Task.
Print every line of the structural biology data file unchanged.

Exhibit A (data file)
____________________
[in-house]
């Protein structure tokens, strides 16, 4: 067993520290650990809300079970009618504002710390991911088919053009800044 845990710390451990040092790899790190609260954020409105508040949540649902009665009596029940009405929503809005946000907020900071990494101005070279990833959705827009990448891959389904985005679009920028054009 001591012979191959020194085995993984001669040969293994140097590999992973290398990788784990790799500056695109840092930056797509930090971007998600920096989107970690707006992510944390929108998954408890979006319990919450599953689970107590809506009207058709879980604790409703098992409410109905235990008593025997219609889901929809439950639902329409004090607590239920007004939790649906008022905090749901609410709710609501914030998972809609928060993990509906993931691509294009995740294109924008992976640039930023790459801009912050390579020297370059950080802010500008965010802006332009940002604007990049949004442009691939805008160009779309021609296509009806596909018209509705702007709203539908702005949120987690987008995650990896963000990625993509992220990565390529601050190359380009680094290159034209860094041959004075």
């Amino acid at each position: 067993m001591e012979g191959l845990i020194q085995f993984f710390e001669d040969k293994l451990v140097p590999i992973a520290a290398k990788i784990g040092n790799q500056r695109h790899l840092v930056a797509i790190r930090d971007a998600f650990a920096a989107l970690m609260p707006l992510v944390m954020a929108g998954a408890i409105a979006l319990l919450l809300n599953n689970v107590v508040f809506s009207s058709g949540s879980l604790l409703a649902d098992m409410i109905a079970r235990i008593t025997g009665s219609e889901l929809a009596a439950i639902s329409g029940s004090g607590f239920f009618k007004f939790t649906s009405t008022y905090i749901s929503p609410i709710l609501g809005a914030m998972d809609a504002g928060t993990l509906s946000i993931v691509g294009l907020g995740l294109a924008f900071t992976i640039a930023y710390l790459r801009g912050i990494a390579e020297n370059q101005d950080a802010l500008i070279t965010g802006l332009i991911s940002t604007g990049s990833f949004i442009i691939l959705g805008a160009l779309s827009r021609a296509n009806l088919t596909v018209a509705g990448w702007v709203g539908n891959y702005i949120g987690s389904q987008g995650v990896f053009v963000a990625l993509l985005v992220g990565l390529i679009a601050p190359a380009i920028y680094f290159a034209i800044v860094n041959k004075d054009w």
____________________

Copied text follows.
[in-house]
């Protein structure tokens, strides 16, 4: 067993520290650990809300079970009618504002710390991911088919053009800044 845990710390451990040092790899790190609260954020409105508040949540649902009665009596029940009405929503809005946000907020900071990494101005070279990833959705827009990448891959389904985005679009920028054009 001591012979191959020194085995993984001669040969293994140097590999992973290398990788784990790799500056695109840092930056797509930090971007998600920096989107970690707006992510944390929108998954408890979006319990919450599953689970107590809506009207058709879980604790409703098992409410109905235990008593025997219609889901929809439950639902329409004090607590239920007004939790649906008022905090749901609410709710609501914030998972809609928060993990509906993931691509294009995740294109924008992976640039930023790459801009912050390579020297370059950080802010500008965010802006332009940002604007990049949004442009691939805008160009779309021609296509009806596909018209509705702007709203539908702005949120987690987008995650990896963000990625993509992220990565390529601050190359380009680094290159034209860094041959004075």
């Amino acid at each position: 067993m001591e012979g191959l845990i020194q085995f993984f710390e001669d040969k293994l451990v140097p590999i992973a520290a290398k990788i784990g040092n790799q500056r695109h790899l840092v930056a797509i790190r930090d971007a998600f650990a920096a989107l970690m609260p707006l992510v944390m954020a929108g998954a408890i409105a979006l319990l919450l809300n599953n689970v107590v508040f809506s009207s058709g949540s879980l604790l409703a649902d098992m409410i109905a079970r235990i008593t025997g009665s219609e889901l929809a009596a439950i639902s329409g029940s004090g607590f239920f009618k007004f939790t649906s009405t008022y905090i749901s929503p609410i709710l609501g809005a914030m998972d809609a504002g928060t993990l509906s946000i993931v691509g294009l907020g995740l294109a924008f900071t992976i640039a930023y710390l790459r801009g912050i990494a390579e020297n370059q101005d950080a802010l500008i070279t965010g802006l332009i991911s940002t604007g990049s990833f949004i442009i691939l959705g805008a160009l779309s827009r021609a296509n009806l088919t596909v018209a509705g990448w702007v709203g539908n891959y702005i949120g987690s389904q987008g995650v990896f053009v963000a990625l993509l985005v992220g990565l390529i679009a601050p190359a380009i920028y680094f290159a034209i800044v860094n041959k004075d054009w």